Dr Toby Ganley is the Head of Right Touch Regulation at the General Dental Council.
Most of us are aware of the six principles of right-touch regulation developed by the Professional Standards Authority (PSA), but how many of us can recite them or tell us what each of them means for dental regulation.
For some reason, the PSA shies away from the acronym PATCAT! I find it really helpful when trying to recall all six principles, which are:
But, remembering is only the start. What do they mean for us? What do they mean for dental regulation? These aren’t easy questions to answer.
Proportionate simply refers to a relationship or ratio between one thing and another – to achieve X, we invest Y - if someone does this type of thing, there will be a consequence of a particular kind. But, there’s a range of ways we
can interpret or define proportionate.
Accountable seems easier on the face of it. But accountable to who? The Privy Council? The public and patients? Dental professionals?
And, what space do we have for agility, within a rigid and dated legislative framework?
To explore these questions, we’ve recently embarked upon a new project to develop a set of principles to guide our regulatory decision making. We believe this will give confidence to those making decisions and provide clarity for dental professionals and the public. This will make it easier to know and understand the sorts of issues we are likely to focus on, and why, and the things that are outside of our scope.
We’ve only just begun, but we’ve started to get a feel for what some of the principles of right-touch regulation might mean for us. For example, those we’ve spoken to feel that proportionate should be linked to risk i.e. our intervention should be in proportion to the risks presented. This could work for how we consider targeted too i.e. actions are focused on where the risks reside. Agility might require us to find ways to be more flexible in our processes, while we continue to be constrained by regulation.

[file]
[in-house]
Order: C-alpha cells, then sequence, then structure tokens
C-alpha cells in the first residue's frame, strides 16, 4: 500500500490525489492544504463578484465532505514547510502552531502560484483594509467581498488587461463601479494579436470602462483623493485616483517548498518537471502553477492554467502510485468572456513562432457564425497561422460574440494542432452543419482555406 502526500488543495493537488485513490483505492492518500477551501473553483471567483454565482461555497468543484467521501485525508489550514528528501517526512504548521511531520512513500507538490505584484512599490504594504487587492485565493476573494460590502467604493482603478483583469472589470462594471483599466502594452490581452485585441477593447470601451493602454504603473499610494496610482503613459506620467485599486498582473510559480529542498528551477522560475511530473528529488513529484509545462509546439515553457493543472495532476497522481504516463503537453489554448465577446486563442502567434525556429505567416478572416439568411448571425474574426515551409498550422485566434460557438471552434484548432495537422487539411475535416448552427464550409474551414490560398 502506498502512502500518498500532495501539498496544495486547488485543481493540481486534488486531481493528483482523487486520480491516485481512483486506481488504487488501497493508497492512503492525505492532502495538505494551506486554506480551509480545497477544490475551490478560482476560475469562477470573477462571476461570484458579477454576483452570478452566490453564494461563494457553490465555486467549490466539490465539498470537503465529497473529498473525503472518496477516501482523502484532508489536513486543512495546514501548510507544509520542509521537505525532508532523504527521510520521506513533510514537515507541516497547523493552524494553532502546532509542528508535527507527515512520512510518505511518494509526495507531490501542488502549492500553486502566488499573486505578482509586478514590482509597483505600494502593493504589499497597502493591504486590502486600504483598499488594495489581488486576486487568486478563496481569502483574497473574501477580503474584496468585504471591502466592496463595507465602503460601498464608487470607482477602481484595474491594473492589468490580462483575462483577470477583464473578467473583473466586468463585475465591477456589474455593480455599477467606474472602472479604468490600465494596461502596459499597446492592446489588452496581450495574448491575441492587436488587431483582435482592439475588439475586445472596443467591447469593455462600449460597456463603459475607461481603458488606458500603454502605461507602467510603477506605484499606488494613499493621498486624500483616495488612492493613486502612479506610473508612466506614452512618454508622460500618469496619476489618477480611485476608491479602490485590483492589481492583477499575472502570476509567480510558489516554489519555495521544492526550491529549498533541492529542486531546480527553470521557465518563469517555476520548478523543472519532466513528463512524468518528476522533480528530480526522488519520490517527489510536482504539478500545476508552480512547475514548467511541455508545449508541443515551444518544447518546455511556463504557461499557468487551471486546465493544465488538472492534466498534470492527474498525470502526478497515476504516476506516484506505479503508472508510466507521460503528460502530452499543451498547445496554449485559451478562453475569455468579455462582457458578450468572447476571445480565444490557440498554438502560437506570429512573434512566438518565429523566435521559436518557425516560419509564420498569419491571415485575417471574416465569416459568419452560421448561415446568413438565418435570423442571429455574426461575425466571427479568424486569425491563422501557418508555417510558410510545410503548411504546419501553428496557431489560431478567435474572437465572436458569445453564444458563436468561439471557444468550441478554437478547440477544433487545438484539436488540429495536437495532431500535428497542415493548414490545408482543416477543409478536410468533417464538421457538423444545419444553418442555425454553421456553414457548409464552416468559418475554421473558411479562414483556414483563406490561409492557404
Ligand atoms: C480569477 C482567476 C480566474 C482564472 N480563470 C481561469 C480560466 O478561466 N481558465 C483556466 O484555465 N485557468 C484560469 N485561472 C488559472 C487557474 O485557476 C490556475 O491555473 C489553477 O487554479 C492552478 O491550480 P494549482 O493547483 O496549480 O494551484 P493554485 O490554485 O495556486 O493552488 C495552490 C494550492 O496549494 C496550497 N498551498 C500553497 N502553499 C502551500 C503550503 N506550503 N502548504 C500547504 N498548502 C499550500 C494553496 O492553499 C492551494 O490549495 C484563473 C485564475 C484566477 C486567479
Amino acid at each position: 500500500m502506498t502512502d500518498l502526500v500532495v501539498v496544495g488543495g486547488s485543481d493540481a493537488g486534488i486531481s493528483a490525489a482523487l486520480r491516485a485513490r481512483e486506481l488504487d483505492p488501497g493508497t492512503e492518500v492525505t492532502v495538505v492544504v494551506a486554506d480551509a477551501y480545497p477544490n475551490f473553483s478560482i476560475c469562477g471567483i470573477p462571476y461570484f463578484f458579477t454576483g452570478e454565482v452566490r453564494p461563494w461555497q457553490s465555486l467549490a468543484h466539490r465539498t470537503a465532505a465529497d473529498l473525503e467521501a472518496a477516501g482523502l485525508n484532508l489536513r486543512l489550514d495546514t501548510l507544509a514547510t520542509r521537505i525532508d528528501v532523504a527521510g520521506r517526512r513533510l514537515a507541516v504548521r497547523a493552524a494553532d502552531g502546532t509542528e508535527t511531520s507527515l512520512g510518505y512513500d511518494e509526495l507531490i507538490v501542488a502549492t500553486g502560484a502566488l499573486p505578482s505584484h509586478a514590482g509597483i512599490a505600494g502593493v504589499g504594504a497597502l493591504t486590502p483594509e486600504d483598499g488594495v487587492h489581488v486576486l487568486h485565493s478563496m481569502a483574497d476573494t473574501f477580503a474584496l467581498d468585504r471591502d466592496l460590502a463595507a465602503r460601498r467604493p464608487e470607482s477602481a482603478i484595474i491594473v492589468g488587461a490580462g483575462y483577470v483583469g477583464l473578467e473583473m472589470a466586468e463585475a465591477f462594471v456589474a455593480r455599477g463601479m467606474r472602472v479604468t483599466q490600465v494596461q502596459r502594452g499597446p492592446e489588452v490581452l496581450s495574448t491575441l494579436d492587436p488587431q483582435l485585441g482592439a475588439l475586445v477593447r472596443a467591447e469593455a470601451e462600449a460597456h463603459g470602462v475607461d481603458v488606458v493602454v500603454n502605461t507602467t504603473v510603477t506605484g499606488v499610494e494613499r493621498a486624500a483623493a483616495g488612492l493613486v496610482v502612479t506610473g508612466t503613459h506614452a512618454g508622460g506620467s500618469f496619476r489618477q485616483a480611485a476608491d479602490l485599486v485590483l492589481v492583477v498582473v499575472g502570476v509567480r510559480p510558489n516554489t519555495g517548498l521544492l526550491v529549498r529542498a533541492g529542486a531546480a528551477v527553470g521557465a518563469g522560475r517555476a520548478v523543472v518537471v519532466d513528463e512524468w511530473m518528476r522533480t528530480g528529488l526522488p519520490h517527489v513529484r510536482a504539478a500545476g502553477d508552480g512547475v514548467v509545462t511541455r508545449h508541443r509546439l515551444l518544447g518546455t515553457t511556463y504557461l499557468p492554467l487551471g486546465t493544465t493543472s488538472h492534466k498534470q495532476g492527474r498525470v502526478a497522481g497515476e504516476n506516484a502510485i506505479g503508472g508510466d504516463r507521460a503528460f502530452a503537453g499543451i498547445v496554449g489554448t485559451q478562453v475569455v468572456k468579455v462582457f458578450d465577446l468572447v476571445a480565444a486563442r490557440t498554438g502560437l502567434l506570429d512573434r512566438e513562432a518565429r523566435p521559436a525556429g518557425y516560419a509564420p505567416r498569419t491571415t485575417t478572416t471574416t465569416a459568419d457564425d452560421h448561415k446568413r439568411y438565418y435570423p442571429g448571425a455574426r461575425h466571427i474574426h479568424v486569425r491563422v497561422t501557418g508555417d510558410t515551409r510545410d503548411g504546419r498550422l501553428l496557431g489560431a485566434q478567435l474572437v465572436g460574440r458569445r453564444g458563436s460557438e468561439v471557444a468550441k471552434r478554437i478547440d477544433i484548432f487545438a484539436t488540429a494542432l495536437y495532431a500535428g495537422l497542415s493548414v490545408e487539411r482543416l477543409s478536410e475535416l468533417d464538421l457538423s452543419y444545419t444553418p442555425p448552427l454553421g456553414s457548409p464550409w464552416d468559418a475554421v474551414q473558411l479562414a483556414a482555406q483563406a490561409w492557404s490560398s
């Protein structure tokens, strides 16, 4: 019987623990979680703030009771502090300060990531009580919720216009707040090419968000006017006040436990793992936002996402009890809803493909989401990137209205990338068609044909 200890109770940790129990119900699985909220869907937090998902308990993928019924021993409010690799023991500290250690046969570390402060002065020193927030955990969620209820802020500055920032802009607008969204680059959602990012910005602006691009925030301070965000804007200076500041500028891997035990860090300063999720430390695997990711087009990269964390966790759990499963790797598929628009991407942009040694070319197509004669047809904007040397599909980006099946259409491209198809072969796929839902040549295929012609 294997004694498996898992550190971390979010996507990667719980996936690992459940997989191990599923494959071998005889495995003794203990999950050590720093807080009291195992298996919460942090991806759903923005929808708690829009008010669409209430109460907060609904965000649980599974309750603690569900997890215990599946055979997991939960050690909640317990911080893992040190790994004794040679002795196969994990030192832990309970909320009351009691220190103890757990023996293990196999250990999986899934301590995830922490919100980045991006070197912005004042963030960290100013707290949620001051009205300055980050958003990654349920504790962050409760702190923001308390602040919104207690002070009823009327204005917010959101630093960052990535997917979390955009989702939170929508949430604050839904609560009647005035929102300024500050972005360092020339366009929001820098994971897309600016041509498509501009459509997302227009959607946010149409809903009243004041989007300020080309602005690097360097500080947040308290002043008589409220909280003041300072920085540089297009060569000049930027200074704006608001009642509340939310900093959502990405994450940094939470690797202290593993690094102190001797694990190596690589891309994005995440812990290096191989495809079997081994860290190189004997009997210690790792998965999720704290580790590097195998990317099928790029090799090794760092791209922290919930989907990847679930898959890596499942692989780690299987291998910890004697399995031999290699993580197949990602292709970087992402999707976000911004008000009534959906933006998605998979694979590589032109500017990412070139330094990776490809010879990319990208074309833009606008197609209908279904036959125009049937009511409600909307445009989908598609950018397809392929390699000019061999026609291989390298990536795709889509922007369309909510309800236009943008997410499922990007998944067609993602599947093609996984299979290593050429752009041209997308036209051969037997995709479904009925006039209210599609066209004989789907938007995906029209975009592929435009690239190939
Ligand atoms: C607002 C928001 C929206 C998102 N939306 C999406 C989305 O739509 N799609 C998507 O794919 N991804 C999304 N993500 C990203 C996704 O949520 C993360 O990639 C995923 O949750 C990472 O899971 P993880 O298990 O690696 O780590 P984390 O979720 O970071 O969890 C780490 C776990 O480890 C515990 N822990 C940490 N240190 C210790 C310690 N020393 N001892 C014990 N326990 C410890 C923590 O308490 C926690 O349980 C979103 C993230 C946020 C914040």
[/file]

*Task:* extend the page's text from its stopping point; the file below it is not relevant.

However, regulatory reform is now clearly on the government’s agenda. So, understanding and articulating these principles for dental regulation now, will mean we are very well positioned to respond to the opportunities this presents.
If onerous and rigid prescriptive legislation is replaced with greater autonomy, and accountability, we’ll have the flexibility we need to effectively and fairly apply our well-defined and understood set of principles. In the meantime, we will work to set out and define our principles in readiness for the reforms to come.
If this is subject of interest, and I hope it is, please be part of the conversation. There will be opportunities to help develop our thinking on our ‘principles of regulatory decision-making’, so keep an eye out and take advantage of them when you can.